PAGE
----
3 February 2000
I’m doing a bit of early spring cleaning; very early, as it is not even spring yet. One of the benefits of tidying up is rediscovering things such as Siegfried Kracauer’s great collection of essays, published in English as The Mass Ornament. Sitting down and rereading this important compilation of his texts, I am struck by the freshness of Kracauer’s thoughts, which were mostly written in the 1930s and ’40s. His thoughts on the notion of community as an idea rooted in Protestantism’s “concrete myths” of the experience of community, rather than on any physical sense of collectivity, is extremely prescient in this age where the word “community” is tossed about liberally as a counter-argument to the idea of the pure experiences of an individual. In Canada, I hear this caveat all the time—“but what about the community?” Or, “I think we have to think about the community.” Kracauer calls this use of community somewhat related to a new type of messianism. I won’t go further here but do permit me to meander.
I received an art catalogue registry by e-mail and noticed an exhibition catalogue called Tallinn-Moscow. It is a document of the art that developed between the Baltic capital and Russia within the compression of the Soviet Union. Obviously, it could not have been an easy relationship, especially for the Estonians, and especially during the post–Second World War period before liberation from the yoke of Russia. But it is exactly in such cases that I think the richest lessons are to be offered to artists and art historians. I have written about it before: connections that go beyond the standard New York/Paris or Berlin/Moscow foldings, to places such as Vancouver/Hong Kong, Shanghai/Beijing, Nairobi/London, etc. One can even go further, but I think there is a certain limit placed by the exigencies of historical weight as well; some tiny hamlet to some middle-sized city may not be so interesting in the broader sense.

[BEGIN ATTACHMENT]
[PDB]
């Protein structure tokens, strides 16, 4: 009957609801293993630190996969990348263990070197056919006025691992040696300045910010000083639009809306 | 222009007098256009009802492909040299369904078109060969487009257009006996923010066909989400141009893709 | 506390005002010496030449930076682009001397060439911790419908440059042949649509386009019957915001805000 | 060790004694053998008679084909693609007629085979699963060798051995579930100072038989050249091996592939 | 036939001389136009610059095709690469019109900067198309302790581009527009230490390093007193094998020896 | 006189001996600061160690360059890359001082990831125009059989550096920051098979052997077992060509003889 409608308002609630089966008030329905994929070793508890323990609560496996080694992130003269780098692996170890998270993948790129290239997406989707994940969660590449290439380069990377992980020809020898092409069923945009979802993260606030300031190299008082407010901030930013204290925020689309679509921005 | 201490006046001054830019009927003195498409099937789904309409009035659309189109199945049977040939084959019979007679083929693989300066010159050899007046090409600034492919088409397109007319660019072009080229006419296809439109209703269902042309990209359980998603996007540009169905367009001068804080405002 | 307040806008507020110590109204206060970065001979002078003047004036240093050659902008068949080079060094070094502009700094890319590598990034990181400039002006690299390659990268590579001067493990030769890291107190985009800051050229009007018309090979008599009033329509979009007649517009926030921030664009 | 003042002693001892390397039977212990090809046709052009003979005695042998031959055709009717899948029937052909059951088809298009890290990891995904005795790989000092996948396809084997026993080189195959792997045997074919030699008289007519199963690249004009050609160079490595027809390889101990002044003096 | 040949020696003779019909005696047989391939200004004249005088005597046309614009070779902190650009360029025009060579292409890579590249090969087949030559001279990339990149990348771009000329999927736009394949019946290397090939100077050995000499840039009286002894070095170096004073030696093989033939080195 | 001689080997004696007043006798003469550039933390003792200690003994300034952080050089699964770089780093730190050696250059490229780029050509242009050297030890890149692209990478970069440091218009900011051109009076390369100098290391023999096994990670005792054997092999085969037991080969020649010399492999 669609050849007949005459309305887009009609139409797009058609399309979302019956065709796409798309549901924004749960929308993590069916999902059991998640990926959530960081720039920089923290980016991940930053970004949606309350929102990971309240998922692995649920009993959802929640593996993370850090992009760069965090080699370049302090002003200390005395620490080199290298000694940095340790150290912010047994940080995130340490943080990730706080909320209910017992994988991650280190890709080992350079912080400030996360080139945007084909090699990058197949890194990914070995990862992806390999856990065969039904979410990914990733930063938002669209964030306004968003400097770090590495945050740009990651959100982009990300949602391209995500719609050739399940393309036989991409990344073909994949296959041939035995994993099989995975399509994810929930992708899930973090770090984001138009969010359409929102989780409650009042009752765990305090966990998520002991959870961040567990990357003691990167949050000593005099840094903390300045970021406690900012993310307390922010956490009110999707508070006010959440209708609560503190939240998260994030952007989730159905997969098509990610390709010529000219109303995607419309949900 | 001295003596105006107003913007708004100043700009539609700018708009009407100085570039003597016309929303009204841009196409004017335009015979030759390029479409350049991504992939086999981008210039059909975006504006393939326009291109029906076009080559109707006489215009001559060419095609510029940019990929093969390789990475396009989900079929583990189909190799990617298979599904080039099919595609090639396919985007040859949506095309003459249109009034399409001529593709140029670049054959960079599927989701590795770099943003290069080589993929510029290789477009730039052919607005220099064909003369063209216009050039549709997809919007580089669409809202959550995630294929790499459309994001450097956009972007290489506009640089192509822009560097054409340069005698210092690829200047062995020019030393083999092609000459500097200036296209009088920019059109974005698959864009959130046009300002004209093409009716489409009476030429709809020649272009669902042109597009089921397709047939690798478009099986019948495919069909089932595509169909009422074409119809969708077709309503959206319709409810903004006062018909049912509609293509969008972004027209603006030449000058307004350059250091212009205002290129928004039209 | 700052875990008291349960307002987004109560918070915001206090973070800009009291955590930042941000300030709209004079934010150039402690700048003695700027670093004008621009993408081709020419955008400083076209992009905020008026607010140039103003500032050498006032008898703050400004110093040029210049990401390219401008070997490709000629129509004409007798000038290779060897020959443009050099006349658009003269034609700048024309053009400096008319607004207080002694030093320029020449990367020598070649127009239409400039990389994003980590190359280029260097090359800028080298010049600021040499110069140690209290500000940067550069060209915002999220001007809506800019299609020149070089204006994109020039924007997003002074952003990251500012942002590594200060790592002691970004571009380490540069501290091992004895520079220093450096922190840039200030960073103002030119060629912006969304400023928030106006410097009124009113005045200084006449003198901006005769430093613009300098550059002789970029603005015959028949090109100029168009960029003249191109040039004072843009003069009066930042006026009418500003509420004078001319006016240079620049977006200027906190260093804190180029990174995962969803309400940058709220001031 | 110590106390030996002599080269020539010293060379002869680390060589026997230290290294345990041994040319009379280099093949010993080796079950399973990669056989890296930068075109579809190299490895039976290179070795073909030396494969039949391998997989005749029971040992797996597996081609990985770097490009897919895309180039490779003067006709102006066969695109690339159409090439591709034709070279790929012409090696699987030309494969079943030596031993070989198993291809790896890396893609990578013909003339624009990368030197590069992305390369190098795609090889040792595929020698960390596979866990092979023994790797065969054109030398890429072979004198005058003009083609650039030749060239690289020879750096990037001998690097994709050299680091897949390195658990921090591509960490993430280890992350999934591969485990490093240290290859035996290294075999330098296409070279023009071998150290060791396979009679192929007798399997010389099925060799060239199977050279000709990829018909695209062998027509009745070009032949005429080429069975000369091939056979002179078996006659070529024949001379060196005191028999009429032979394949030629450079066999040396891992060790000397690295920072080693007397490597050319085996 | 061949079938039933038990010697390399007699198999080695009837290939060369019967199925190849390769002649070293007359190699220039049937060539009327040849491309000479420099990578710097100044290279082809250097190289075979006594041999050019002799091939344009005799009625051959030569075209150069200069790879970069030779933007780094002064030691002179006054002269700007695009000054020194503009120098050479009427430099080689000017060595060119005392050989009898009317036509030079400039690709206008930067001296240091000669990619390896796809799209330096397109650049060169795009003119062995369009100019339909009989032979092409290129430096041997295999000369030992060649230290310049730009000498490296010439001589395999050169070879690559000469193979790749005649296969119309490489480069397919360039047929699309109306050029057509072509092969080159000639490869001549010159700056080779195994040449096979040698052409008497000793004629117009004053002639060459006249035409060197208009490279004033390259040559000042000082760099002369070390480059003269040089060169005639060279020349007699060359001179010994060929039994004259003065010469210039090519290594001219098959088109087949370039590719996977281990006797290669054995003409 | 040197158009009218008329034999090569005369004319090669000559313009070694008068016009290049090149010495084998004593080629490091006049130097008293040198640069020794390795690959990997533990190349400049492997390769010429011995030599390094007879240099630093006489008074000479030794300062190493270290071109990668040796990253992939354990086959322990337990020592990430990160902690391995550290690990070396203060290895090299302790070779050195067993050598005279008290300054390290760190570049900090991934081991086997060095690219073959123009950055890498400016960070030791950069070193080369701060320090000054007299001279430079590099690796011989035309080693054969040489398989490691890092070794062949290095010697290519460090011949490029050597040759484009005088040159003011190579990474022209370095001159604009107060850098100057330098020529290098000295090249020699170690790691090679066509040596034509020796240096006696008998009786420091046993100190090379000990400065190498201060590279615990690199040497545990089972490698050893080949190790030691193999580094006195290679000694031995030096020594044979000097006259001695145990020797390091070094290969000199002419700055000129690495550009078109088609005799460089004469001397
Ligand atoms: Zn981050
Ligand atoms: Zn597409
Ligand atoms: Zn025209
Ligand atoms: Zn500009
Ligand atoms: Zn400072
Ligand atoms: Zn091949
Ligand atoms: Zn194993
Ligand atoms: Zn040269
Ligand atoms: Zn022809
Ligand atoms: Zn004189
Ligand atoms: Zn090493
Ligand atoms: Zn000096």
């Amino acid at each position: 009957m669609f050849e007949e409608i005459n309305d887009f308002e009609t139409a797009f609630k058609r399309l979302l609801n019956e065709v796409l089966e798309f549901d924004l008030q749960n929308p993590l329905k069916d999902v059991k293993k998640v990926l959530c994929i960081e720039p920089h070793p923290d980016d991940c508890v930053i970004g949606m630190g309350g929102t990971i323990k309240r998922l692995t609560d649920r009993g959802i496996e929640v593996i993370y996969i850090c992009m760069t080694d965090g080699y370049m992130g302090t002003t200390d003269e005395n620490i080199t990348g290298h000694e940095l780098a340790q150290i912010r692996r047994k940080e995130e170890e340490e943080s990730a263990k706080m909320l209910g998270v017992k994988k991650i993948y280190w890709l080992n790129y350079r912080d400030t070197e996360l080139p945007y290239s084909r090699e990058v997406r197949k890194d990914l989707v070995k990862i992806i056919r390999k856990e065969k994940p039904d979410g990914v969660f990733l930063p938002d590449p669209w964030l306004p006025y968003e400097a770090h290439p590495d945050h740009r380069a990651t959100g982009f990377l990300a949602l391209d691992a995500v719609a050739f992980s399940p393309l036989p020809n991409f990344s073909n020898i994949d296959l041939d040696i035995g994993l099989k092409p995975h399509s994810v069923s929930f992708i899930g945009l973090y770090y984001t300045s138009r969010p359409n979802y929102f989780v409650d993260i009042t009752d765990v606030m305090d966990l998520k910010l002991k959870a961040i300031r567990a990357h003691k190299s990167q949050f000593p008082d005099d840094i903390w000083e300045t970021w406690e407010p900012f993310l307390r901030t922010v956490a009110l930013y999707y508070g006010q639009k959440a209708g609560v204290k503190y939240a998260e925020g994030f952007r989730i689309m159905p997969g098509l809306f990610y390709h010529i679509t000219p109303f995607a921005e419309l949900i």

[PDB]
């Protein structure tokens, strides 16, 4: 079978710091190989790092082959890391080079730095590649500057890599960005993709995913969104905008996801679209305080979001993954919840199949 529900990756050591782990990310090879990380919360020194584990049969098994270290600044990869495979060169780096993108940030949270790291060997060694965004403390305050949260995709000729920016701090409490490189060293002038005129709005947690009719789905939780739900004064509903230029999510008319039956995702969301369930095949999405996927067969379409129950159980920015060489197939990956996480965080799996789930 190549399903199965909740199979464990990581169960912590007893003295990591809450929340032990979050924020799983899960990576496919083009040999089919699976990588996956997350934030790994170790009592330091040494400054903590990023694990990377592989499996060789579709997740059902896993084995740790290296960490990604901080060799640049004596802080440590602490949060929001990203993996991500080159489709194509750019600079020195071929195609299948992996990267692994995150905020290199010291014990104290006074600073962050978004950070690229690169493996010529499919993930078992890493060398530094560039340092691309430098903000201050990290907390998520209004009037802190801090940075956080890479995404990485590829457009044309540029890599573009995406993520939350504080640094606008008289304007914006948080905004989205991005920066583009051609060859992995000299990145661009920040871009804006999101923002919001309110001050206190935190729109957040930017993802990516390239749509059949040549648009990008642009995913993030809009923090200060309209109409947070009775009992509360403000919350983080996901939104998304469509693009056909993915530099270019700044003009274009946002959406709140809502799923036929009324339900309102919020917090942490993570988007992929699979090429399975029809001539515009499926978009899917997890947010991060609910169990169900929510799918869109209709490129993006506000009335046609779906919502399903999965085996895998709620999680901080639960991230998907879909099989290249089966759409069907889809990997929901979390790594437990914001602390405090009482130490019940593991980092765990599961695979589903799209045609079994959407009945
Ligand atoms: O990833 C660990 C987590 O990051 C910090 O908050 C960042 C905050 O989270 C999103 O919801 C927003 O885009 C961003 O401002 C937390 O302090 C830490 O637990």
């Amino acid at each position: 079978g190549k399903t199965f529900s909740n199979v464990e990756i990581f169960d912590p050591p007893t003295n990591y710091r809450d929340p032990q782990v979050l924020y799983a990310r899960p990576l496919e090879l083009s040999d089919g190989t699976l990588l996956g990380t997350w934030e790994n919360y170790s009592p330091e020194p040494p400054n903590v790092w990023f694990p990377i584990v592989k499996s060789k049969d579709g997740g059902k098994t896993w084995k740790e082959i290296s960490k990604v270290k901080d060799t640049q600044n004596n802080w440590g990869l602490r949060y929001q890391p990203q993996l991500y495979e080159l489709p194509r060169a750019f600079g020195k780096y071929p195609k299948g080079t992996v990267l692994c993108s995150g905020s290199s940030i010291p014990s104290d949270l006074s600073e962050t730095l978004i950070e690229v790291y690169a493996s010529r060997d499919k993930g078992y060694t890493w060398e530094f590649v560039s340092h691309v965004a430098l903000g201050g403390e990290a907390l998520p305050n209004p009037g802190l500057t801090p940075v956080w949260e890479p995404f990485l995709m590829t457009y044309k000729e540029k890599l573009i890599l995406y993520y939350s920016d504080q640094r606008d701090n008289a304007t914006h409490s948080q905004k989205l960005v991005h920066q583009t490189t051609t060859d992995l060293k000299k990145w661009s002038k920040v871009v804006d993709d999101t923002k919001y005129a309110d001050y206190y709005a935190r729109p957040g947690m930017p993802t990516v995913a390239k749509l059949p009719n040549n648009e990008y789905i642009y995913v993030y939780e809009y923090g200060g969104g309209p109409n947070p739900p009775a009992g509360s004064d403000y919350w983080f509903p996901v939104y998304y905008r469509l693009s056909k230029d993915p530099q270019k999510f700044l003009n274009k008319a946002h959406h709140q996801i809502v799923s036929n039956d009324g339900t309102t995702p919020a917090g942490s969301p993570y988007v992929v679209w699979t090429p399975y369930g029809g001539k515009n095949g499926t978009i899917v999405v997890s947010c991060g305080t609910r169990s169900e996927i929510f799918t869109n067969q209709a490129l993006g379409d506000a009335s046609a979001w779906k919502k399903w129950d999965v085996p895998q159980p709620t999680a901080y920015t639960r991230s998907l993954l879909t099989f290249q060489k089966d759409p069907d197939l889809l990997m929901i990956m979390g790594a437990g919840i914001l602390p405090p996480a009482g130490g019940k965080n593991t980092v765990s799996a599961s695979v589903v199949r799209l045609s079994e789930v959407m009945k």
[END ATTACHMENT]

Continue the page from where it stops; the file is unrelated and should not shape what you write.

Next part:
The point is that there is so much work that can be done to research the art and culture of our age without regurgitating the same old airline or passenger ship connections. Only then can we further the process of what Kracauer would call desubstantiation. Only then would culture and art be more fully realized. But, of course, that would risk genuine transformation in the way that we think about and know art.
11 March 2000